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Steel Making

Heat Treatment Of Gear Blanks
This section is based on a paper read before the American Gea...

Quenching The Work
In some operations case-hardened work is quenched from the bo...

Carburizing Material
The simplest carburizing substance is charcoal. It is also th...

Gas Consumption For Carburizing
Although the advantages offered by the gas-fired furnace for ...

Hardening
The forgings can be hardened by cooling in still air or quen...

Annealing Of High-speed Steel
For annealing high-speed steel, some makers recommend using g...

Flange Shields For Furnaces
Such portable flame shields as the one illustrated in Fig. 1...

Bessemer Process
The bessemer process consists of charging molten pig iron int...

The Theory Of Tempering
Steel that has been hardened is generally harder and more br...

Chromium
Chromium when alloyed with steel, has the characteristic func...

Annealing To Relieve Internal Stresses
Work quenched from a high temperature and not afterward tempe...

The Pyrometer And Its Use
In the heat treatment of steel, it has become absolutely nece...

Cutting-off Steel From Bar
To cut a piece from an annealed bar, cut off with a hack saw,...

Affinity Of Nickel Steel For Carbon
The carbon- and nickel-steel gears are carburized separately...

Leeds And Northrup Optical Pyrometer
The principles of this very popular method of measuring tempe...

Pyrometers For Molten Metal
Pyrometers for molten metal are connected to portable thermoc...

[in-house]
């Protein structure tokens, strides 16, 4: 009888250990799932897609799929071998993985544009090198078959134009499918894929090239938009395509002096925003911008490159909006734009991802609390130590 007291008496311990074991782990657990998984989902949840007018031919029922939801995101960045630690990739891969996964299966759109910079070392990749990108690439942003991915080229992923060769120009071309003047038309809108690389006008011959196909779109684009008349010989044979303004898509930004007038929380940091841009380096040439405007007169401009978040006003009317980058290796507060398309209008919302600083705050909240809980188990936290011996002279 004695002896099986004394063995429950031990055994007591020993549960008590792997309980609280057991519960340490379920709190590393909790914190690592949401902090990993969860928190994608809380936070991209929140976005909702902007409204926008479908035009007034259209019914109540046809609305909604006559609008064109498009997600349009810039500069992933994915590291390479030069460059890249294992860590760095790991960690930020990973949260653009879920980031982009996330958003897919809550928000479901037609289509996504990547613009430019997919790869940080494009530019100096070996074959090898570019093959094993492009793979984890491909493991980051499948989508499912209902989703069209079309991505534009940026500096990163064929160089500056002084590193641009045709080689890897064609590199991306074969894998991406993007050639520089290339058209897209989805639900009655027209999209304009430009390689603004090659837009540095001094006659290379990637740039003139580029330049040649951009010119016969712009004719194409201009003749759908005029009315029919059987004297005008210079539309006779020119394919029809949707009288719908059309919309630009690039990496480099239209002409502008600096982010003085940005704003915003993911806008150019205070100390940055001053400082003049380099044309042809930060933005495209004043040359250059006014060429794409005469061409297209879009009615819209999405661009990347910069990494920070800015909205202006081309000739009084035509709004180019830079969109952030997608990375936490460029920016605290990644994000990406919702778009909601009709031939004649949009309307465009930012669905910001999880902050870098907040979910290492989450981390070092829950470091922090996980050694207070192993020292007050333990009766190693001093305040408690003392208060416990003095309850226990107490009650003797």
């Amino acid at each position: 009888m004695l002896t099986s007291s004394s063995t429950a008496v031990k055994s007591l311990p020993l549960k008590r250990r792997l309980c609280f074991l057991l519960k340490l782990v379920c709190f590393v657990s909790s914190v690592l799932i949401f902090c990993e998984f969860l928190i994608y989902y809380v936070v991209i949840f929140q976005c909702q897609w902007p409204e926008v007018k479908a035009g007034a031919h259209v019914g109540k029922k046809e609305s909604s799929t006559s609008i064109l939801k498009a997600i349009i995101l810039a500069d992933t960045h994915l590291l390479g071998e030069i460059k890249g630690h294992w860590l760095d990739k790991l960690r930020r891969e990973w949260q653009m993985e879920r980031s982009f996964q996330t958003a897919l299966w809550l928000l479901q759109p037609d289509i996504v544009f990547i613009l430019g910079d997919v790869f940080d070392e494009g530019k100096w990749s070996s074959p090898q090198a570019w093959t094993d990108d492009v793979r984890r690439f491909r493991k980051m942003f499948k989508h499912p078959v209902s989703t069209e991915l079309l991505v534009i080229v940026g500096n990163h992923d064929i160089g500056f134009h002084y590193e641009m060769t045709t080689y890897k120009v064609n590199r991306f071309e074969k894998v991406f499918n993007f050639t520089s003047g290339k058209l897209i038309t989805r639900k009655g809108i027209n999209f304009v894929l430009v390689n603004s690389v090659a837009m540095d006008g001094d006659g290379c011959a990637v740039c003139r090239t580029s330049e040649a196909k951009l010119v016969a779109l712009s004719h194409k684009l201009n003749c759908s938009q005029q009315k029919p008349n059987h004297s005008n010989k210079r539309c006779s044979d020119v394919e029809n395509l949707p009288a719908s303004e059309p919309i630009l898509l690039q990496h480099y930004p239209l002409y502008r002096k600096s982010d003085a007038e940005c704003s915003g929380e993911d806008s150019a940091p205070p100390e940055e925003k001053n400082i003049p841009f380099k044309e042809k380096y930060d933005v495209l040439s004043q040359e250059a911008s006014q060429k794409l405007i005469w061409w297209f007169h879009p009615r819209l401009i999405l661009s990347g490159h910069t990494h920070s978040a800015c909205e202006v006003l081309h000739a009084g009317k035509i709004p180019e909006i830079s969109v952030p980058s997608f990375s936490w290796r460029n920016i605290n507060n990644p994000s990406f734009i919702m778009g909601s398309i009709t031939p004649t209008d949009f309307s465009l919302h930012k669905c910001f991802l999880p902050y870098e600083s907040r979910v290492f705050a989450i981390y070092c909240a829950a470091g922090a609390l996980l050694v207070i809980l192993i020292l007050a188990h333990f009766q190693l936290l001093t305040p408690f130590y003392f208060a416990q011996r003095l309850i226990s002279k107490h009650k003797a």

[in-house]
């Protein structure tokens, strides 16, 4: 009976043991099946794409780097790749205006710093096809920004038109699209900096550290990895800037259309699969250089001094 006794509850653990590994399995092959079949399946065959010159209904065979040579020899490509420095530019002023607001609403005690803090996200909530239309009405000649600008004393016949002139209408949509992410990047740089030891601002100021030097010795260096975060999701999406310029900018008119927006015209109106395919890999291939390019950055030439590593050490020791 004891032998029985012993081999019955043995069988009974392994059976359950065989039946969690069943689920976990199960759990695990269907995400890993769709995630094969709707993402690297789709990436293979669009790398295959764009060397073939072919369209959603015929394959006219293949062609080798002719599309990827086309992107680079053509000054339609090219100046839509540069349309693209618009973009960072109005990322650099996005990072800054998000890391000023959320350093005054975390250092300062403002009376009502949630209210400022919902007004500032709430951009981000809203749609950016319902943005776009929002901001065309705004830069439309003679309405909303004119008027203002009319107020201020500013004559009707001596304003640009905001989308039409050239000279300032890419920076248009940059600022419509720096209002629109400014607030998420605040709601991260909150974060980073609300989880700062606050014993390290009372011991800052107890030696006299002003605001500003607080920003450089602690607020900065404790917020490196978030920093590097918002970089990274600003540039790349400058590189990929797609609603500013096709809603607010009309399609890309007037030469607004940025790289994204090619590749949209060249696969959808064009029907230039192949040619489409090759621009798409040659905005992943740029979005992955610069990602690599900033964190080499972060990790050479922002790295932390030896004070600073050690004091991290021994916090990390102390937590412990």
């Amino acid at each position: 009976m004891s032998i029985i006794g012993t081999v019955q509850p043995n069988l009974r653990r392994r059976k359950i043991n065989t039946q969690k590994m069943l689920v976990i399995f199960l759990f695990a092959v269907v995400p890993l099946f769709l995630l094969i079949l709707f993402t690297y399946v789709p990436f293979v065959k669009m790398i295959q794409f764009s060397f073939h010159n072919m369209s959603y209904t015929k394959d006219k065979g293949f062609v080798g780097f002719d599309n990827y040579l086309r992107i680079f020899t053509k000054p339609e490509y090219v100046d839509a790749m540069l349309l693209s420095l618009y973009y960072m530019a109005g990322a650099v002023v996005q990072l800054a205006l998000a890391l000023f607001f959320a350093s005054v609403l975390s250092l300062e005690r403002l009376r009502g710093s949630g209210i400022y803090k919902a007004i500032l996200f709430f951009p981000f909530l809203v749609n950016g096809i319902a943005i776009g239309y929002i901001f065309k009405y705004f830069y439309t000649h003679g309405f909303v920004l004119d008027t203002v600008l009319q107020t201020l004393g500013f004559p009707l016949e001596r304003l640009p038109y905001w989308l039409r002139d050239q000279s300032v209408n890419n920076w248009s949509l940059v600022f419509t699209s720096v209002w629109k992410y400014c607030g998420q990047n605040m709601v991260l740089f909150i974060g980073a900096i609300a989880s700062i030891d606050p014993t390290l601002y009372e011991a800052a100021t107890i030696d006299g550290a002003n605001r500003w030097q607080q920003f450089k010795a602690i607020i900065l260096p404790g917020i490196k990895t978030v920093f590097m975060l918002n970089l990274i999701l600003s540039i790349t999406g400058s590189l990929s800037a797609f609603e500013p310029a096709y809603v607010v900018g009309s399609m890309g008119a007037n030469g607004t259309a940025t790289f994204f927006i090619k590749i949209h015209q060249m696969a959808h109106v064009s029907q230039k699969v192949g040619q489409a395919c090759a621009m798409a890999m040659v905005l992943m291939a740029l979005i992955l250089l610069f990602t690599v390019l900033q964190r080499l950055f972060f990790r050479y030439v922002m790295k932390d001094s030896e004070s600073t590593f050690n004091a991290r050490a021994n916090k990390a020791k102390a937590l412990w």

Carbon Tool Steel
Heat to a bright red, about 1,500 to 1,550 deg.F. Do not ham...

Crankshaft
The crankshaft was the most highly stressed part of the entir...

Manganese
MANGANESE is a metal much like iron. Its chemical symbol is M...

Correction By Zero Adjustment
Many pyrometers are supplied with a zero adjuster, by means ...



Compensating Leads






Category: PYROMETRY AND PYROMETERS

By the use of compensating leads, formed of
the same material as the thermo-couple, the cold junction can be
removed from the head of the thermo-couple to a point 10, 20 or 50
ft. distant from the furnace, where the temperature is reasonably
constant. Where greater accuracy is desired, a common method is
to drive a 2-in. pipe, with a pointed closed end, some 10 to 20
ft. into the ground, as shown in Fig. 128. The compensating leads
are joined to the copper leads, and the junction forced down to
the bottom of the pipe. The cold junction is now in the ground,
beneath the building, at a depth at which the temperature is very
constant, about 70 deg.F., throughout the year. This method will usually
control the cold-junction temperature within 5 deg.F.

Where the greatest accuracy is desired a compensating box will
overcome cold-junction errors entirely. It consists of a case enclosing
a lamp and thermostat, which can be adjusted to maintain any desired
temperature, from 50 to 150 deg.F. The compensating leads enter the box
and copper leads run from the compensating box to the instrument,
so that the cold junction is within the box. Figure 129 shows a
Brown compensating box.



If it is desired to maintain the cold junction at 100 deg.: the thermostat
is set at this point, and the lamp, being wired to the 110- or
220-volt lighting circuit, will light and heat the box until 100 deg.
is reached, when the thermostat will open the circuit and the light
is extinguished. The box will now cool down to 98 deg., when the circuit
is again closed, the lamp lights, the box heats up, and the operation
is repeated.





Next: Brown Automatic Signaling Pyrometer

Previous: Correction By Zero Adjustment



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